3.3.1 Cooling and subsequent dynamical responses to volcanic eruptions
Reflected incoming solar radiation by stratospheric volcanic aerosols leads to significant surface cooling and further affects the hydrological process (Robock, 2002; Timmreck, 2012). Figure 5 shows temperature responses in the two volcanic classifications. The largest temperature decrease over ASM land emerges in year 0 in the GNH classification, and the significant cooling extends to year 2 after the NHVAI. For the GSH classification, insignificant cooling is shown in year 0 to year 2 (Fig. 5a). Figure 5b shows the temperature difference between the land and the ocean in the Asian monsoon region. A significant decrease in the GNH classification confirms that the NHVAI causes a decreased land–sea thermal contrast in the AMR. In the GSH classification, a significant increase in year 0 and year 1 indicates an increased land–sea thermal contrast after the SHVAI. This quantitative analysis result confirms that volcanic eruption leads to an inhomogeneous cooling between the land and the sea. The opposite responses to the GNH and the GSH classification quantitatively show different impacts of interhemispherically asymmetric VAI, which was also reported in the African monsoon region (Haywood et al., 2013) and the global monsoon domain (Liu et al., 2016; Zuo et al., 2019a).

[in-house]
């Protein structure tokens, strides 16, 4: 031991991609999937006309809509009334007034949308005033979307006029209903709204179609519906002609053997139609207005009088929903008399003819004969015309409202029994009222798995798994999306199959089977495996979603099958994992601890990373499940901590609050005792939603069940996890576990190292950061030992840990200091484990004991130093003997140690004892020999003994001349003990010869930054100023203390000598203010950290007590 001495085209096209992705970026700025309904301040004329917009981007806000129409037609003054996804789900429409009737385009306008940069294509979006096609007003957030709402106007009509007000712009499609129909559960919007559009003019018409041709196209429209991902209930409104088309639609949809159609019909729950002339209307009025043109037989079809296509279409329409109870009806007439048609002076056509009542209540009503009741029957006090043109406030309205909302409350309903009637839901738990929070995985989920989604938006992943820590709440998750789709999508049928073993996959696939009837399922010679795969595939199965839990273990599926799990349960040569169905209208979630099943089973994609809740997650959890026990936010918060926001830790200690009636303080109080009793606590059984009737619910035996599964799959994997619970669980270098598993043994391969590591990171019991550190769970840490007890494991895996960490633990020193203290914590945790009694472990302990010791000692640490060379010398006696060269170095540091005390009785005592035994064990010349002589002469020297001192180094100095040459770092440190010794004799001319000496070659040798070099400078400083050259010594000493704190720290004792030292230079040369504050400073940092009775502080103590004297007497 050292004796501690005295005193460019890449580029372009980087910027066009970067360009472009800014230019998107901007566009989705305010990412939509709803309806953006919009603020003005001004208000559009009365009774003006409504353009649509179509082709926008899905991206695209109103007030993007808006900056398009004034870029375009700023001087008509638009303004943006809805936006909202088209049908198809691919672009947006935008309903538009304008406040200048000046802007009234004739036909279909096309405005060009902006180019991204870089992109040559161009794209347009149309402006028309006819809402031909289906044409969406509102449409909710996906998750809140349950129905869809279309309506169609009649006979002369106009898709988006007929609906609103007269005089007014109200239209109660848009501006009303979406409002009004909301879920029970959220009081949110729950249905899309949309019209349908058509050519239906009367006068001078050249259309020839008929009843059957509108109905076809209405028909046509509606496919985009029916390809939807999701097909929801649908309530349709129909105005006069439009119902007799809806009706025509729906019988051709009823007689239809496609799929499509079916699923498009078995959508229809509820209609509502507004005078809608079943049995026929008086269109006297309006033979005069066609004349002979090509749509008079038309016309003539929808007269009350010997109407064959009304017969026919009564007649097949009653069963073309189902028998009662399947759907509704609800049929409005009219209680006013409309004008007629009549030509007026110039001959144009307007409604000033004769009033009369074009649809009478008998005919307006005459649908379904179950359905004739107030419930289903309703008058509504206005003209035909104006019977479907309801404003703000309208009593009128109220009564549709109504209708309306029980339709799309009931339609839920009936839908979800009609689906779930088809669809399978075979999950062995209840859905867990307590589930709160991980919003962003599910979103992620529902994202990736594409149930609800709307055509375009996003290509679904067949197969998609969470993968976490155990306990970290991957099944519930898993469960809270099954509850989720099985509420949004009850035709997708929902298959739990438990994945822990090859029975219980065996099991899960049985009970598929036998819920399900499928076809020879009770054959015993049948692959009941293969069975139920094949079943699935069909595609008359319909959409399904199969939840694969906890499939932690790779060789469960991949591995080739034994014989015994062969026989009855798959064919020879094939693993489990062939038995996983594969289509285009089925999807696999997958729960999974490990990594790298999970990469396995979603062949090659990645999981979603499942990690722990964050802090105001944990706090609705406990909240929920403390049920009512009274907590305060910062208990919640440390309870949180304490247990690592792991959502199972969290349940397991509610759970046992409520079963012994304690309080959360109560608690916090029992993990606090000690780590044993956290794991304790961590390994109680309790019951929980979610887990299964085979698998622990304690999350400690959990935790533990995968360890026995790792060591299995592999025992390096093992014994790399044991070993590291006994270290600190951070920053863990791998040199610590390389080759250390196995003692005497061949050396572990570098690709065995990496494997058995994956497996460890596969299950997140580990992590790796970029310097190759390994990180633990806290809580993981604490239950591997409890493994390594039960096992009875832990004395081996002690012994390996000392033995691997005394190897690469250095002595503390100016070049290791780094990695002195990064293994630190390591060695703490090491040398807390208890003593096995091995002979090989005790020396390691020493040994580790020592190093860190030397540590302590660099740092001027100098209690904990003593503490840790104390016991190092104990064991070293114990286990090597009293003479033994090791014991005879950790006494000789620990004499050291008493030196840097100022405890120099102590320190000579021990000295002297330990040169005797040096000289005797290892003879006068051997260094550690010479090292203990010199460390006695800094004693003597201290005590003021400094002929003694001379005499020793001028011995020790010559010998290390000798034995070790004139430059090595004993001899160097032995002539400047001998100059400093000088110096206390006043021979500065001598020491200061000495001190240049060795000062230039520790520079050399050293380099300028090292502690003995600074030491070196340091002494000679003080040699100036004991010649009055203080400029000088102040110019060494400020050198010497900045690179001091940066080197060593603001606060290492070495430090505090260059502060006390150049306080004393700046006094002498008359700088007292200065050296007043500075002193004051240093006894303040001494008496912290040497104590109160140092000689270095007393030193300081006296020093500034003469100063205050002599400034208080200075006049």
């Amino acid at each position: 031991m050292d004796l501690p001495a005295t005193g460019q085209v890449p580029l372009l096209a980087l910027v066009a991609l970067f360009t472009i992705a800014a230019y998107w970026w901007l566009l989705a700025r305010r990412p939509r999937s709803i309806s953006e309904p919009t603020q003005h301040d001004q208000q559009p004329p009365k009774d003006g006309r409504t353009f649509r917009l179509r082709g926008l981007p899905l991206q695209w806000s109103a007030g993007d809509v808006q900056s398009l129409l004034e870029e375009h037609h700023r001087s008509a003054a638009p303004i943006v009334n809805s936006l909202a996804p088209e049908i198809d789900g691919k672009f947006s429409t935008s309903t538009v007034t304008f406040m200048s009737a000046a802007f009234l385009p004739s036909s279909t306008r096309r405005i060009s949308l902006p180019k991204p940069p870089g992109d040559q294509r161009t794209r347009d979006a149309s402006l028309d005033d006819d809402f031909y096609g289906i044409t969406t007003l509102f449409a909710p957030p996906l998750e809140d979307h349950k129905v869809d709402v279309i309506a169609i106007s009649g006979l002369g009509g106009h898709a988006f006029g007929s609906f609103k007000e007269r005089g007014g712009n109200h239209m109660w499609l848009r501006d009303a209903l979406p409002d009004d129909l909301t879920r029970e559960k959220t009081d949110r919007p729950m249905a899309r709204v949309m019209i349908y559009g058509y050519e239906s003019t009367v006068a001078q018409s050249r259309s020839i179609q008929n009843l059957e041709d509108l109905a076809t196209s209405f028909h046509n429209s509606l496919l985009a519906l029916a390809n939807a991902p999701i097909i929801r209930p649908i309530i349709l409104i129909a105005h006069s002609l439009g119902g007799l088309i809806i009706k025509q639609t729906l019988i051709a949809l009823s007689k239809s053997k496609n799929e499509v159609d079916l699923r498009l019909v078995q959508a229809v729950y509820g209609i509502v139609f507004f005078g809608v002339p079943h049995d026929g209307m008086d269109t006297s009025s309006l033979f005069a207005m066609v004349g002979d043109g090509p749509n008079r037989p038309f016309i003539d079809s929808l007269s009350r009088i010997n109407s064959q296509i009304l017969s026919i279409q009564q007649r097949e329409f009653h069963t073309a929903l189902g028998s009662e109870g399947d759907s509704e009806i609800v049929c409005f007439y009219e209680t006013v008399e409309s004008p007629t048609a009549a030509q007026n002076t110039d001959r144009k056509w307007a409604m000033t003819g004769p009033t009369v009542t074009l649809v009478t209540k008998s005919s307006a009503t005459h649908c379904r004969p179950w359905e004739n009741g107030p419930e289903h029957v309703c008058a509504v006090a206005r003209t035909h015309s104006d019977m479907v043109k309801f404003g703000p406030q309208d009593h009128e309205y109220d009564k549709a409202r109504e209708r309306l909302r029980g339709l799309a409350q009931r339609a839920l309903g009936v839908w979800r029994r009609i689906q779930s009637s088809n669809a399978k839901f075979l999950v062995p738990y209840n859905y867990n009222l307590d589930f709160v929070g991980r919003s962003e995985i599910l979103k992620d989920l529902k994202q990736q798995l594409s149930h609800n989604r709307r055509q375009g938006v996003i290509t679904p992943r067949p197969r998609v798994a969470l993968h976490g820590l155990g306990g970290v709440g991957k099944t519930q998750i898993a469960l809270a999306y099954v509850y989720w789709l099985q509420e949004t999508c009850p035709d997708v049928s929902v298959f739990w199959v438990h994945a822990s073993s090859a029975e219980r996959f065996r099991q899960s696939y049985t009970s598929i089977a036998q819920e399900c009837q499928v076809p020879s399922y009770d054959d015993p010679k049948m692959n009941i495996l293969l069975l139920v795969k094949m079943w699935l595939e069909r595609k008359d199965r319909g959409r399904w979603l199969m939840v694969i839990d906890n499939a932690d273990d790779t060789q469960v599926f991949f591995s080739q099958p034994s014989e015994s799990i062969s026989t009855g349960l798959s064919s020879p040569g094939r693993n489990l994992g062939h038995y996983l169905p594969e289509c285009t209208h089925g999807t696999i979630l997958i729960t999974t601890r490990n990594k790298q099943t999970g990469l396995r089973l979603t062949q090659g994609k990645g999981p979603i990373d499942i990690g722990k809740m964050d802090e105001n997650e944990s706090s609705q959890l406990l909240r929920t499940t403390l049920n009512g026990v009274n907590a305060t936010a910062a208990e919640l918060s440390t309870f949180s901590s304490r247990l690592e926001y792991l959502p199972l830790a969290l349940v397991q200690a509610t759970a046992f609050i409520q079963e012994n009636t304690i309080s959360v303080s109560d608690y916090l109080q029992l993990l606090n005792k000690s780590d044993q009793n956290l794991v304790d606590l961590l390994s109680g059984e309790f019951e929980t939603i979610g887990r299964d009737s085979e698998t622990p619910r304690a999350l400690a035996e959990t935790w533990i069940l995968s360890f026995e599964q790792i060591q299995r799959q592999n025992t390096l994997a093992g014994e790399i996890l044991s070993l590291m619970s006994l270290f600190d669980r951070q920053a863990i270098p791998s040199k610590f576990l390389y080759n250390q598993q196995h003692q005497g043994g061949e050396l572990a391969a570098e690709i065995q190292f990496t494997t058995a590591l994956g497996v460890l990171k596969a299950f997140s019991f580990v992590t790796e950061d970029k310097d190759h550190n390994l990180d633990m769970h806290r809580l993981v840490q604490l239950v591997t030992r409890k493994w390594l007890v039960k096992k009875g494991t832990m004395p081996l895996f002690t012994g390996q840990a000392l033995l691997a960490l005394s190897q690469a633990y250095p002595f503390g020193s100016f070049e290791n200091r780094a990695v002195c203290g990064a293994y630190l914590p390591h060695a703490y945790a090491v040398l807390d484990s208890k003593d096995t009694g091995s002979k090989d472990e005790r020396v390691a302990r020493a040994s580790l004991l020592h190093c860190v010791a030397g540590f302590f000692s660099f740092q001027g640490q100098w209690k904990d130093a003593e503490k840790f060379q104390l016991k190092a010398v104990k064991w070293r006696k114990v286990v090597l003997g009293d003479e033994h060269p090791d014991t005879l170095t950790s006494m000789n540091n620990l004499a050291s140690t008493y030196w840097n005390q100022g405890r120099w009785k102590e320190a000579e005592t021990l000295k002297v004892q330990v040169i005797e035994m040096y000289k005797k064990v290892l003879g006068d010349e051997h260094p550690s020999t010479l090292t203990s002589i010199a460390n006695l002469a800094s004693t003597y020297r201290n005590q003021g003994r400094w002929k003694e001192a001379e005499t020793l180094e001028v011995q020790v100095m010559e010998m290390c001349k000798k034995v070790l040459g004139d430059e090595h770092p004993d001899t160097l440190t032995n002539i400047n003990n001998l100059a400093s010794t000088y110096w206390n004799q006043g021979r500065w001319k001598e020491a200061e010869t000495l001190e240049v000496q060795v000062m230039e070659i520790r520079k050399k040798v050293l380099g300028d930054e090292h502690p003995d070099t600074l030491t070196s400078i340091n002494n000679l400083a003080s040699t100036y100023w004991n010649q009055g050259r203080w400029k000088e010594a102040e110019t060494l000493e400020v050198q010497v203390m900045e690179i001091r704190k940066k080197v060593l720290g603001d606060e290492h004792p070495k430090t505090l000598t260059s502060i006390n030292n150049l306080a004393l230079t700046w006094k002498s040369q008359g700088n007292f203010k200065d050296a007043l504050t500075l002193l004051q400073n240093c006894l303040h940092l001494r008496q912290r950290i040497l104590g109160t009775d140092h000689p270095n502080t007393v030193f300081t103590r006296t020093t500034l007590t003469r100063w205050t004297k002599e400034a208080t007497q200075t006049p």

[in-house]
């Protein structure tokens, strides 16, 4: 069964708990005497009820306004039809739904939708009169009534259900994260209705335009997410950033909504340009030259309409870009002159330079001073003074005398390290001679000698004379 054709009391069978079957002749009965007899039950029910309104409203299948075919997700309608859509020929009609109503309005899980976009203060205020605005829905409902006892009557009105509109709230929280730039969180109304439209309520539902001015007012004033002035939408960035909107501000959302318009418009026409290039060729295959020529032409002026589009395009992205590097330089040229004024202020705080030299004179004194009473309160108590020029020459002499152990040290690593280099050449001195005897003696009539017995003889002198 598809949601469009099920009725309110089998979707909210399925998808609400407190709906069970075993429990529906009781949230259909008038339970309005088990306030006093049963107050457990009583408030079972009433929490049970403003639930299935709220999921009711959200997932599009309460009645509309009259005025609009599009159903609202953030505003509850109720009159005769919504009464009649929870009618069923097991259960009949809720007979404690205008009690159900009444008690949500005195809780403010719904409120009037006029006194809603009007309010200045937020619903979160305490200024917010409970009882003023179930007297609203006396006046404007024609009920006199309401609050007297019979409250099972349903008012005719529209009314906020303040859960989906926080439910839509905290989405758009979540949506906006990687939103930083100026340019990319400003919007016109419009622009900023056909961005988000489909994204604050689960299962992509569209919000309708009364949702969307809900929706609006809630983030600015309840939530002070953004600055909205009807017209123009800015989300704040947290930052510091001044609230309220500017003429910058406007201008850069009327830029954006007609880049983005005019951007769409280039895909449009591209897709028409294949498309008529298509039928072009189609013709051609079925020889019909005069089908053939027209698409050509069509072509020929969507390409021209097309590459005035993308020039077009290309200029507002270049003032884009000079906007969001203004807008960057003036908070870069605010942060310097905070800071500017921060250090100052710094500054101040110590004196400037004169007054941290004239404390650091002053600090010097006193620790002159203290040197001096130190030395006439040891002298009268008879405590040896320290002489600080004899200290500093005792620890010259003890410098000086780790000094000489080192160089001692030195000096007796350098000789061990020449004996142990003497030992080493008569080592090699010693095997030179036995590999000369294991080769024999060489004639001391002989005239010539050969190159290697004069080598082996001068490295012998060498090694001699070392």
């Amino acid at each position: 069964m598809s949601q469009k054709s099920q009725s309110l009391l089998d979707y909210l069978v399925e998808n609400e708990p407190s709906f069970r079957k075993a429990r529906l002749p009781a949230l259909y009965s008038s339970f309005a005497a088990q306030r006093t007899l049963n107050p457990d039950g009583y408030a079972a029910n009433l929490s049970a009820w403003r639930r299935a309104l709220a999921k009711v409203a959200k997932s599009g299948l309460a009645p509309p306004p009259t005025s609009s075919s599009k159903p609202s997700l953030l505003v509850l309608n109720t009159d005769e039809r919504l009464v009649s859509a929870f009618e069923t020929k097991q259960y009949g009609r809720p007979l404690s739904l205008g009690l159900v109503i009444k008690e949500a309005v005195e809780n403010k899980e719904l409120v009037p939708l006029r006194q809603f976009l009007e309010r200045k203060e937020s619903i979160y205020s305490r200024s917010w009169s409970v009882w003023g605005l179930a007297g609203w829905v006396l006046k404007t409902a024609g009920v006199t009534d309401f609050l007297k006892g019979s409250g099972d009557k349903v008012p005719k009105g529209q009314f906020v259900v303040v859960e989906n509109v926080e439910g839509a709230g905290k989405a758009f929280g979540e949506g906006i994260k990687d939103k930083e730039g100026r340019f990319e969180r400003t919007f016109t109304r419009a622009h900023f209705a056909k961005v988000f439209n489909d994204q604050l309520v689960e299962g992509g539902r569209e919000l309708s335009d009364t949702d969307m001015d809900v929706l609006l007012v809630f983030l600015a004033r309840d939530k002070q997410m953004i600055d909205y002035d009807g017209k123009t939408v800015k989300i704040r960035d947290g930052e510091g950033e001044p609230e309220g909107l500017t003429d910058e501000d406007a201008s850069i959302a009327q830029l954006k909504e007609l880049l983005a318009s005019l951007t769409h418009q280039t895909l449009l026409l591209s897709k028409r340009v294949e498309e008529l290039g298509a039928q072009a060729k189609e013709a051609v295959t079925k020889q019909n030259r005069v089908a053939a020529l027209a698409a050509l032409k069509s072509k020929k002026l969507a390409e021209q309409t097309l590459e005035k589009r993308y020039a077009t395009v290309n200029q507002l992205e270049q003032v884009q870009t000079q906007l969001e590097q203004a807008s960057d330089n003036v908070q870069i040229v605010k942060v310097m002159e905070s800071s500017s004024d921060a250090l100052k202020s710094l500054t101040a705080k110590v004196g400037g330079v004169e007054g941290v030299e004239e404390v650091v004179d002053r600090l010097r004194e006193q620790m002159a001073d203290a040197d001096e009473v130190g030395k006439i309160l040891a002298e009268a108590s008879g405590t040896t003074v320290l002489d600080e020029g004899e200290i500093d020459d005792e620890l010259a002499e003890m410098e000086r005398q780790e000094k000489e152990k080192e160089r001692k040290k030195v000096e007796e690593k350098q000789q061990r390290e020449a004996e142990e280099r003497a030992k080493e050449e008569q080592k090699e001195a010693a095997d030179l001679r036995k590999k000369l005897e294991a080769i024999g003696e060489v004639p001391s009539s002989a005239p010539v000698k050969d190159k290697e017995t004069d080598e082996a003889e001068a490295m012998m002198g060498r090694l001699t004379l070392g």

For spatial distributions of the temperature responses, Fig. 6 shows that, in the GNH classification, the strongest cooling emerges in the RDA, but slight cooling and warming emerge in different parts of the RWA. Oppositely, in the GSH classification, the strongest cooling appears in the RWA. When compared to the spatial pattern of PDSI, in the GNH classification (Fig. 6a), the area with the strongest wetting effect coincides with the strongest cooling effect in the RDA, while the driest area is identical to the area with the weakest warming effect in the RWA. This matching relationship between PDSI and temperature also exists in the GSH classification (Fig. 6b). This indicates a strong coupling between temperature variations and hydrological responses to volcanic eruptions.